Your hosts for this eclectic event are artists William Quigley, who had his first exhibit with Andy Warhol back in 1985 and has since risen to international renown, and Ben Moon, a multimedia master who uses projected visuals, interactive social media, and live and recorded music to bring you into "the world of Ben Moon."

Paintings by both artists will be on display, and there will be a performance of Moon’s interactive piece ROKLYFE, which, from the look of it, should be extra fun after getting acquainted with sponsor Russian Standard Vodka’s contribution to the evening. In a further blow to boxed-chardonnay’s stranglehold on the art gallery market, the other sponsors include Rolling Rock beer and Smokin’ Wolf Barbecue. You won’t even miss those little cubes of cheese. 

If that’s not wild enough for you, the live auction will be conducted by comedian Andy Dick. Good luck with that one, guys. Seriously. 

To RSVP, send a funny email to thepleasurists@rubensteinpr.com and get your bidding paddles ready, because this could end up being the Hamptons art event of the summer, or at least a very wild party. 

[Related: BlackBook Hamptons Guide; More by Victor Ozols; Follow me on Twitter]

It’s Your Beer and You Can Do Anything You Want With It

It was a Saturday afternoon in Brooklyn, and it was hot. Super hot. Equatorial Guinea hot. So hot that the flowers I had on the balcony got fried, even though I had just watered them. I wanted a light, refreshing beer to help me keep cool while I cruised into the evening, but all we had hiding in the back of the fridge were a handful of bottles of Troegs Mad Elf Ale from some cheeful holiday party two seasons ago. Mad Elf is a fine brew, but it’s a Belgian-style strong dark ale made with cherries, honey, and chocolate malts–hardly a summertime sipper. What to do? I pulled a Spiegelau IPA glass from the freezer, filled it halfway with Mad Elf, and topped it off with ice-cold seltzer water fresh from my SodaStream Penguin. It was absolutely delicious, transforming the brew from a heavy winter ale designed to "warm your heart" to a lightly spiced, extremely refreshing session beer that reminded somewhat of an English shandy. It was at that moment that I asked myself, why haven’t I ever done this before? 

I’ve been on this session beer kick for a while. It’s kind of a personal backlash against the trend toward higher-alcohol beers. Session beers are low-alcohol beers that you "session," which, to me, means that rather than counting how many beers you’ve had, you simply count how long you’ve been drinking. But I haven’t had much luck finding good session beers in my neighborhood. Sam Calagione of Dogfish Head told me once that consumers put a big premium on the alcohol content of beers, so session brews aren’t the moneymakers that IPA beers are.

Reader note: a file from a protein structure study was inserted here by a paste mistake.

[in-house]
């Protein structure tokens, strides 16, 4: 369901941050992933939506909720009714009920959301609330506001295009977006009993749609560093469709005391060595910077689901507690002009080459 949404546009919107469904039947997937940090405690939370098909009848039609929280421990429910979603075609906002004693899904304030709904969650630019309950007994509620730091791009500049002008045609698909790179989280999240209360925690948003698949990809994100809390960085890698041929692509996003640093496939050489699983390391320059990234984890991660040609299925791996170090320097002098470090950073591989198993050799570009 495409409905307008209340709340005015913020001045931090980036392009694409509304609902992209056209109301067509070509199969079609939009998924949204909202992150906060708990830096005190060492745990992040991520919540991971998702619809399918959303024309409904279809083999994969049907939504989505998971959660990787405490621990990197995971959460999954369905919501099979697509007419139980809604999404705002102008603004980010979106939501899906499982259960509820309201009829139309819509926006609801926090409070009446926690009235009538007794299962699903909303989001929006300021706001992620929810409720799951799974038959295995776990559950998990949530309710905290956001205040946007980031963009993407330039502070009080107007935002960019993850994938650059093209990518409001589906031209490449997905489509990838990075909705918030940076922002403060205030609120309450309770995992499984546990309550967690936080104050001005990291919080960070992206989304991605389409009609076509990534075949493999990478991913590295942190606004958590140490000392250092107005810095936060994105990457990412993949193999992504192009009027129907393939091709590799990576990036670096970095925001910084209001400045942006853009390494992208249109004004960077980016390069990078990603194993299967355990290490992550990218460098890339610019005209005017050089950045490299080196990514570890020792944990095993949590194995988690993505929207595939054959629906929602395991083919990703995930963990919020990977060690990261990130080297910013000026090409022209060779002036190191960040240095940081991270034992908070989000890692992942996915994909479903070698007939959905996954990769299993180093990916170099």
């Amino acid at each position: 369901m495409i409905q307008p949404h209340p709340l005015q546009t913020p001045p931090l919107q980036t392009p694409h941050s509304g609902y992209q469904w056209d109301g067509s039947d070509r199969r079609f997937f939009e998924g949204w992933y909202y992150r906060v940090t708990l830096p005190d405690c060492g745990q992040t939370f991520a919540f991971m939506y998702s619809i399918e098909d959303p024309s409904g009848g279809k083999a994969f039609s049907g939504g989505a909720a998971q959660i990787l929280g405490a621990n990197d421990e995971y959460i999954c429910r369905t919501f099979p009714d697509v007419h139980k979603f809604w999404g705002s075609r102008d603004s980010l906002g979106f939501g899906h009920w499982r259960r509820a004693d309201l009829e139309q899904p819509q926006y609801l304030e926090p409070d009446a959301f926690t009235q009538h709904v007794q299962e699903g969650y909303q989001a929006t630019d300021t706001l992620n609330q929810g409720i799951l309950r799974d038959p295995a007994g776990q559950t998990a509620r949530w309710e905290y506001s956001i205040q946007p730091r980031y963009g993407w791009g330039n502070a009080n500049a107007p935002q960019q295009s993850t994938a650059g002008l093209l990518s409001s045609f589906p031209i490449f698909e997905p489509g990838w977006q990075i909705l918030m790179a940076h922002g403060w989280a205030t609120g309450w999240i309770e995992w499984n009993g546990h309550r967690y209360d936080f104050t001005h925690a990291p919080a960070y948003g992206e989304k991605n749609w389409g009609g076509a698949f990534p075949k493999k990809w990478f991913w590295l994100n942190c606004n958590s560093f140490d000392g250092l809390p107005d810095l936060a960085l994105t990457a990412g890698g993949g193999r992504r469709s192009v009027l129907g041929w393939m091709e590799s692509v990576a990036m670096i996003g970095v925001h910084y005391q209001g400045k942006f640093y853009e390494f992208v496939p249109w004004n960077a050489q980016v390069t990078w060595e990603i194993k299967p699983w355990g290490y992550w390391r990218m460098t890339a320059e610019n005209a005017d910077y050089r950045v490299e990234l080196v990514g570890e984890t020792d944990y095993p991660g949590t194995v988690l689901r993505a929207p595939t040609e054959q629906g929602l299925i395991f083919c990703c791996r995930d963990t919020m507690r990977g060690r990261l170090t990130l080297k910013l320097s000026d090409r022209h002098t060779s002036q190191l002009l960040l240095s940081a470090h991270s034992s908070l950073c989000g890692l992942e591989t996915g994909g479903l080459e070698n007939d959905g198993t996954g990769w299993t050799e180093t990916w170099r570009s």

So, there aren’t a lot of session beers out there, but nothing was stopping me from making my own. And far from ruining it, the seltzer made the Mad Elf better, dialing down the winter spices and opening up a bouquet of mildly sweet, almost tropical flavors. It switched from a winter beer to a summer beer just like that. 

Purists might cringe, but I reckon there are all kinds of beers that might benefit from the addition of some seltzer, or a couple of ice cubes, or a splash of lemonade, or ginger ale, or Aperol, or whatever you feel like trying. Yes, we all know the old joke about how American beer is like sex in a canoe. It no longer holds true, of course, since American craft beer is the best in the world these days, but all the same, sometimes I do actually want a beer that’s fucking close to water. I want refreshment, hydration, a little bit of flavor, and, not exactly a bite per se, but enough alcohol to ever-so-slowly make me relaxed and happy on a scorching afternoon in Brooklyn. 

The point is, it’s your beer, you bought it, and you can do anything you want to it. Experiment. Drink. Be cool. 

[Related: Spiegelau Creates New IPA Beer Glass, Dogfish Head and Sierra Nevada Create New Beer to Fill It With; More by Victor Ozols; Follow me on Twitter]